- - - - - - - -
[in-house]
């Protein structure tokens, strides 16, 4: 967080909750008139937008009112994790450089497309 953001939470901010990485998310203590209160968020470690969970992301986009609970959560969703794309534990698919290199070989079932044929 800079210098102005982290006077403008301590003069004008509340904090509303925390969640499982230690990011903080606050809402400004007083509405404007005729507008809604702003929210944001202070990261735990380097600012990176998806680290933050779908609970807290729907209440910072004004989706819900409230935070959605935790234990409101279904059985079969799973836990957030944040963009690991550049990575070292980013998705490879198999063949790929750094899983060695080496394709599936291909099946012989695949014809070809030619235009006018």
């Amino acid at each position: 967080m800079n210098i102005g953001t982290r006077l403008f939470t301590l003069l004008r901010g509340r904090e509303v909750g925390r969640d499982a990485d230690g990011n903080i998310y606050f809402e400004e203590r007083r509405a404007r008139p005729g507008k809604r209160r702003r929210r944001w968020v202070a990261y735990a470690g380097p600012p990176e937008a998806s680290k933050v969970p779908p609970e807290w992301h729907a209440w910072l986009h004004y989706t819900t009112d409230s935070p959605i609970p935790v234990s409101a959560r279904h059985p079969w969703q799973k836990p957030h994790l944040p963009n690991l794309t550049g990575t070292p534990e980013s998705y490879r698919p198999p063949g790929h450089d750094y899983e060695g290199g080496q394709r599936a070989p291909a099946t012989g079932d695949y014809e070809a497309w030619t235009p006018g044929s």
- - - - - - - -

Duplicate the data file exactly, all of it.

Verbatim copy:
[in-house]
């Protein structure tokens, strides 16, 4: 967080909750008139937008009112994790450089497309 953001939470901010990485998310203590209160968020470690969970992301986009609970959560969703794309534990698919290199070989079932044929 800079210098102005982290006077403008301590003069004008509340904090509303925390969640499982230690990011903080606050809402400004007083509405404007005729507008809604702003929210944001202070990261735990380097600012990176998806680290933050779908609970807290729907209440910072004004989706819900409230935070959605935790234990409101279904059985079969799973836990957030944040963009690991550049990575070292980013998705490879198999063949790929750094899983060695080496394709599936291909099946012989695949014809070809030619235009006018």
């Amino acid at each position: 967080m800079n210098i102005g953001t982290r006077l403008f939470t301590l003069l004008r901010g509340r904090e509303v909750g925390r969640d499982a990485d230690g990011n903080i998310y606050f809402e400004e203590r007083r509405a404007r008139p005729g507008k809604r209160r702003r929210r944001w968020v202070a990261y735990a470690g380097p600012p990176e937008a998806s680290k933050v969970p779908p609970e807290w992301h729907a209440w910072l986009h004004y989706t819900t009112d409230s935070p959605i609970p935790v234990s409101a959560r279904h059985p079969w969703q799973k836990p957030h994790l944040p963009n690991l794309t550049g990575t070292p534990e980013s998705y490879r698919p198999p063949g790929h450089d750094y899983e060695g290199g080496q394709r599936a070989p291909a099946t012989g079932d695949y014809e070809a497309w030619t235009p006018g044929s």